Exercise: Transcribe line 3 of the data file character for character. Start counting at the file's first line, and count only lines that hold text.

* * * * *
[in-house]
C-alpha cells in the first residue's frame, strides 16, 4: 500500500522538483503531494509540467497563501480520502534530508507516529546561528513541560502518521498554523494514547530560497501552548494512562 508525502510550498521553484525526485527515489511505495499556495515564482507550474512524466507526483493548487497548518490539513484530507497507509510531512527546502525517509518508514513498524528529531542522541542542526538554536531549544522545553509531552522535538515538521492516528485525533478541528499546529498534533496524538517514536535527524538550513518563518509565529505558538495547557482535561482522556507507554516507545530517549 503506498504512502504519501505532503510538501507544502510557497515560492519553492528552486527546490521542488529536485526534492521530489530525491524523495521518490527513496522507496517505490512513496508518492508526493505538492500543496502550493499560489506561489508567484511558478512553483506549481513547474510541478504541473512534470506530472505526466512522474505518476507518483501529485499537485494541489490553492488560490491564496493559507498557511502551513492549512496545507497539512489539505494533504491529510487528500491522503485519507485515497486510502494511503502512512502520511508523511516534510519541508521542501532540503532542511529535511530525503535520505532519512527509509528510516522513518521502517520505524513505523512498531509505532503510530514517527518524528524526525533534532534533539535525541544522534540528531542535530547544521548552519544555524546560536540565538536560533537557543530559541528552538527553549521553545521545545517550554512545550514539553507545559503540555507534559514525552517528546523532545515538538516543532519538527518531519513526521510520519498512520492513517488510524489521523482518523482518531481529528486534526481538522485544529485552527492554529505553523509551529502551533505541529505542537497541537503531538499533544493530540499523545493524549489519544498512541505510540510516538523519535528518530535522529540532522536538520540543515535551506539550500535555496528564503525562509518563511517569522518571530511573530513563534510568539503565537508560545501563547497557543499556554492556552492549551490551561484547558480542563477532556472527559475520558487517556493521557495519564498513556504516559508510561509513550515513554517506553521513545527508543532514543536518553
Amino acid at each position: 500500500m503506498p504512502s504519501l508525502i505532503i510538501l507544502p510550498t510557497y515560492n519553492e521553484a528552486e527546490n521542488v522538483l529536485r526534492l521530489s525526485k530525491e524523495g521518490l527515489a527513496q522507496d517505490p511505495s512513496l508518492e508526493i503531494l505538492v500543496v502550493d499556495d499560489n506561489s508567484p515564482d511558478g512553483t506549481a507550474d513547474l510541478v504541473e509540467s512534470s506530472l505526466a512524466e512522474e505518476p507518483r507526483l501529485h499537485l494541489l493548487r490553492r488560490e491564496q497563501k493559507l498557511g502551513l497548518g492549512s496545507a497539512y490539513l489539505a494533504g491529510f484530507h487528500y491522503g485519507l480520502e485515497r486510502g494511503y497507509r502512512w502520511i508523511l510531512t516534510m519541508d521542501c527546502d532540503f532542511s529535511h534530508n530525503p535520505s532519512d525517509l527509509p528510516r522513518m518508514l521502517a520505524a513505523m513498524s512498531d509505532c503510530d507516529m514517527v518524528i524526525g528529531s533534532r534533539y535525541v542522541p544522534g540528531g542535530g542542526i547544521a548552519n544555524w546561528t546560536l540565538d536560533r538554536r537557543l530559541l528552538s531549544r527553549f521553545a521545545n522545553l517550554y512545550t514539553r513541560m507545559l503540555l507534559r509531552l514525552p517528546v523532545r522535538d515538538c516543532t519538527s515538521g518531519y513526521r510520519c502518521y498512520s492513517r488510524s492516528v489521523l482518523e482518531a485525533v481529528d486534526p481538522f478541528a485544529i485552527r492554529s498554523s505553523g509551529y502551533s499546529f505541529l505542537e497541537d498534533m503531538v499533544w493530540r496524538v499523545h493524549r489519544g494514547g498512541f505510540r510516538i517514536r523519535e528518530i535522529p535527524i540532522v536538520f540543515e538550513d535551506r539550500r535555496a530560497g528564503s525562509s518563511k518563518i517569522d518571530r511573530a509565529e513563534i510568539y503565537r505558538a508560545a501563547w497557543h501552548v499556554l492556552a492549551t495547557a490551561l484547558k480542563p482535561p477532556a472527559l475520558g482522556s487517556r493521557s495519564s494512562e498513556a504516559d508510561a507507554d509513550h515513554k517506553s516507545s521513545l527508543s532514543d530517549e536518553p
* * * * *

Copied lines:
Amino acid at each position: 500500500m503506498p504512502s504519501l508525502i505532503i510538501l507544502p510550498t510557497y515560492n519553492e521553484a528552486e527546490n521542488v522538483l529536485r526534492l521530489s525526485k530525491e524523495g521518490l527515489a527513496q522507496d517505490p511505495s512513496l508518492e508526493i503531494l505538492v500543496v502550493d499556495d499560489n506561489s508567484p515564482d511558478g512553483t506549481a507550474d513547474l510541478v504541473e509540467s512534470s506530472l505526466a512524466e512522474e505518476p507518483r507526483l501529485h499537485l494541489l493548487r490553492r488560490e491564496q497563501k493559507l498557511g502551513l497548518g492549512s496545507a497539512y490539513l489539505a494533504g491529510f484530507h487528500y491522503g485519507l480520502e485515497r486510502g494511503y497507509r502512512w502520511i508523511l510531512t516534510m519541508d521542501c527546502d532540503f532542511s529535511h534530508n530525503p535520505s532519512d525517509l527509509p528510516r522513518m518508514l521502517a520505524a513505523m513498524s512498531d509505532c503510530d507516529m514517527v518524528i524526525g528529531s533534532r534533539y535525541v542522541p544522534g540528531g542535530g542542526i547544521a548552519n544555524w546561528t546560536l540565538d536560533r538554536r537557543l530559541l528552538s531549544r527553549f521553545a521545545n522545553l517550554y512545550t514539553r513541560m507545559l503540555l507534559r509531552l514525552p517528546v523532545r522535538d515538538c516543532t519538527s515538521g518531519y513526521r510520519c502518521y498512520s492513517r488510524s492516528v489521523l482518523e482518531a485525533v481529528d486534526p481538522f478541528a485544529i485552527r492554529s498554523s505553523g509551529y502551533s499546529f505541529l505542537e497541537d498534533m503531538v499533544w493530540r496524538v499523545h493524549r489519544g494514547g498512541f505510540r510516538i517514536r523519535e528518530i535522529p535527524i540532522v536538520f540543515e538550513d535551506r539550500r535555496a530560497g528564503s525562509s518563511k518563518i517569522d518571530r511573530a509565529e513563534i510568539y503565537r505558538a508560545a501563547w497557543h501552548v499556554l492556552a492549551t495547557a490551561l484547558k480542563p482535561p477532556a472527559l475520558g482522556s487517556r493521557s495519564s494512562e498513556a504516559d508510561a507507554d509513550h515513554k517506553s516507545s521513545l527508543s532514543d530517549e536518553p